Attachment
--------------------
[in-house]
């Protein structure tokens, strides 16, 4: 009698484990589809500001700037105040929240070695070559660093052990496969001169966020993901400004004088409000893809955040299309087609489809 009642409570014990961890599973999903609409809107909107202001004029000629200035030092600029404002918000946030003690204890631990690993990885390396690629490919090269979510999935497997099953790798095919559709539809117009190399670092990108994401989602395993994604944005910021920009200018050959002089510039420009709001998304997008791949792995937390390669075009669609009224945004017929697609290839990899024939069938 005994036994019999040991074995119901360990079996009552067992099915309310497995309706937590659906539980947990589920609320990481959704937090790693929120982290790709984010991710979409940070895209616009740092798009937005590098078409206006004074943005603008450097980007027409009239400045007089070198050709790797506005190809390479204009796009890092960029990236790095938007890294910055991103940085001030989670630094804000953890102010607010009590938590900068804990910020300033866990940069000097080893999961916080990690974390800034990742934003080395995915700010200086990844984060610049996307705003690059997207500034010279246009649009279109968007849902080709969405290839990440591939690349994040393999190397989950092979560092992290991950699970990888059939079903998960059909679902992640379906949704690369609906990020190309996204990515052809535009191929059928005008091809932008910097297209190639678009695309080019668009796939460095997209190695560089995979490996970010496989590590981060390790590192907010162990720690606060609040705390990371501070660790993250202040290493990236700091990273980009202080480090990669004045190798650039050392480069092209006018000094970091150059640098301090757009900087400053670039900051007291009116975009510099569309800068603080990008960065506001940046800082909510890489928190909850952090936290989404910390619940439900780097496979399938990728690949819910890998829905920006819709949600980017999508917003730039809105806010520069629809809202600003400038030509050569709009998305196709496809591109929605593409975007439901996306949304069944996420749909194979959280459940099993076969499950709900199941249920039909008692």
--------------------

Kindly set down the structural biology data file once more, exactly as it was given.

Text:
[in-house]
């Protein structure tokens, strides 16, 4: 009698484990589809500001700037105040929240070695070559660093052990496969001169966020993901400004004088409000893809955040299309087609489809 009642409570014990961890599973999903609409809107909107202001004029000629200035030092600029404002918000946030003690204890631990690993990885390396690629490919090269979510999935497997099953790798095919559709539809117009190399670092990108994401989602395993994604944005910021920009200018050959002089510039420009709001998304997008791949792995937390390669075009669609009224945004017929697609290839990899024939069938 005994036994019999040991074995119901360990079996009552067992099915309310497995309706937590659906539980947990589920609320990481959704937090790693929120982290790709984010991710979409940070895209616009740092798009937005590098078409206006004074943005603008450097980007027409009239400045007089070198050709790797506005190809390479204009796009890092960029990236790095938007890294910055991103940085001030989670630094804000953890102010607010009590938590900068804990910020300033866990940069000097080893999961916080990690974390800034990742934003080395995915700010200086990844984060610049996307705003690059997207500034010279246009649009279109968007849902080709969405290839990440591939690349994040393999190397989950092979560092992290991950699970990888059939079903998960059909679902992640379906949704690369609906990020190309996204990515052809535009191929059928005008091809932008910097297209190639678009695309080019668009796939460095997209190695560089995979490996970010496989590590981060390790590192907010162990720690606060609040705390990371501070660790993250202040290493990236700091990273980009202080480090990669004045190798650039050392480069092209006018000094970091150059640098301090757009900087400053670039900051007291009116975009510099569309800068603080990008960065506001940046800082909510890489928190909850952090936290989404910390619940439900780097496979399938990728690949819910890998829905920006819709949600980017999508917003730039809105806010520069629809809202600003400038030509050569709009998305196709496809591109929605593409975007439901996306949304069944996420749909194979959280459940099993076969499950709900199941249920039909008692």